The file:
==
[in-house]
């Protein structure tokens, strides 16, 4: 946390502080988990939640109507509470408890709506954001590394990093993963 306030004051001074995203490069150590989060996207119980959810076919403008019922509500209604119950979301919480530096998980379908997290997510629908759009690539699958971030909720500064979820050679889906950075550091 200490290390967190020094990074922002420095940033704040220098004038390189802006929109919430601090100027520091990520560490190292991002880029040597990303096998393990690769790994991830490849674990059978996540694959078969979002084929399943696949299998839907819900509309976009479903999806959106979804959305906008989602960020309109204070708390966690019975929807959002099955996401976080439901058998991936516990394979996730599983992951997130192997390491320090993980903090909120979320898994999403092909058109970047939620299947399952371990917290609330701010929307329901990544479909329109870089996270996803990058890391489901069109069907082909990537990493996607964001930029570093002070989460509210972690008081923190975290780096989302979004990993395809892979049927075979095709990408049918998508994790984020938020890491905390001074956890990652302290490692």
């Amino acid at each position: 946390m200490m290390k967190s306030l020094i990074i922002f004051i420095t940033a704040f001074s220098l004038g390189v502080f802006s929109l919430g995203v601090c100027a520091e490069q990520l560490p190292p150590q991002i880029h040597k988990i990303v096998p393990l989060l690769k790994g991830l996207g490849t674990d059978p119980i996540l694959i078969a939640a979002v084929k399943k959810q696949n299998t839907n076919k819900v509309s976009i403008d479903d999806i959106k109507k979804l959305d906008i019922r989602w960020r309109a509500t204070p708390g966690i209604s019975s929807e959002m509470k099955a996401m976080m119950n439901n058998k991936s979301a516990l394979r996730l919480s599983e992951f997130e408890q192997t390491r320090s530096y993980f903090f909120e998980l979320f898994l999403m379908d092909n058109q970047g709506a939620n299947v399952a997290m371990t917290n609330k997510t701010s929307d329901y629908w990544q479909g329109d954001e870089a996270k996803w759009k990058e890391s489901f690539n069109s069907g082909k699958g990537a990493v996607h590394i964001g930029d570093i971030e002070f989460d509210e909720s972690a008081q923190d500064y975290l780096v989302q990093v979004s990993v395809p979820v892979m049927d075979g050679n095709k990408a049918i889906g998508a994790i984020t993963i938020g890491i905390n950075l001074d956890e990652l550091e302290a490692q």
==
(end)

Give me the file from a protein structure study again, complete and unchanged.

[in-house]
């Protein structure tokens, strides 16, 4: 946390502080988990939640109507509470408890709506954001590394990093993963 306030004051001074995203490069150590989060996207119980959810076919403008019922509500209604119950979301919480530096998980379908997290997510629908759009690539699958971030909720500064979820050679889906950075550091 200490290390967190020094990074922002420095940033704040220098004038390189802006929109919430601090100027520091990520560490190292991002880029040597990303096998393990690769790994991830490849674990059978996540694959078969979002084929399943696949299998839907819900509309976009479903999806959106979804959305906008989602960020309109204070708390966690019975929807959002099955996401976080439901058998991936516990394979996730599983992951997130192997390491320090993980903090909120979320898994999403092909058109970047939620299947399952371990917290609330701010929307329901990544479909329109870089996270996803990058890391489901069109069907082909990537990493996607964001930029570093002070989460509210972690008081923190975290780096989302979004990993395809892979049927075979095709990408049918998508994790984020938020890491905390001074956890990652302290490692």
């Amino acid at each position: 946390m200490m290390k967190s306030l020094i990074i922002f004051i420095t940033a704040f001074s220098l004038g390189v502080f802006s929109l919430g995203v601090c100027a520091e490069q990520l560490p190292p150590q991002i880029h040597k988990i990303v096998p393990l989060l690769k790994g991830l996207g490849t674990d059978p119980i996540l694959i078969a939640a979002v084929k399943k959810q696949n299998t839907n076919k819900v509309s976009i403008d479903d999806i959106k109507k979804l959305d906008i019922r989602w960020r309109a509500t204070p708390g966690i209604s019975s929807e959002m509470k099955a996401m976080m119950n439901n058998k991936s979301a516990l394979r996730l919480s599983e992951f997130e408890q192997t390491r320090s530096y993980f903090f909120e998980l979320f898994l999403m379908d092909n058109q970047g709506a939620n299947v399952a997290m371990t917290n609330k997510t701010s929307d329901y629908w990544q479909g329109d954001e870089a996270k996803w759009k990058e890391s489901f690539n069109s069907g082909k699958g990537a990493v996607h590394i964001g930029d570093i971030e002070f989460d509210e909720s972690a008081q923190d500064y975290l780096v989302q990093v979004s990993v395809p979820v892979m049927d075979g050679n095709k990408a049918i889906g998508a994790i984020t993963i938020g890491i905390n950075l001074d956890e990652l550091e302290a490692q």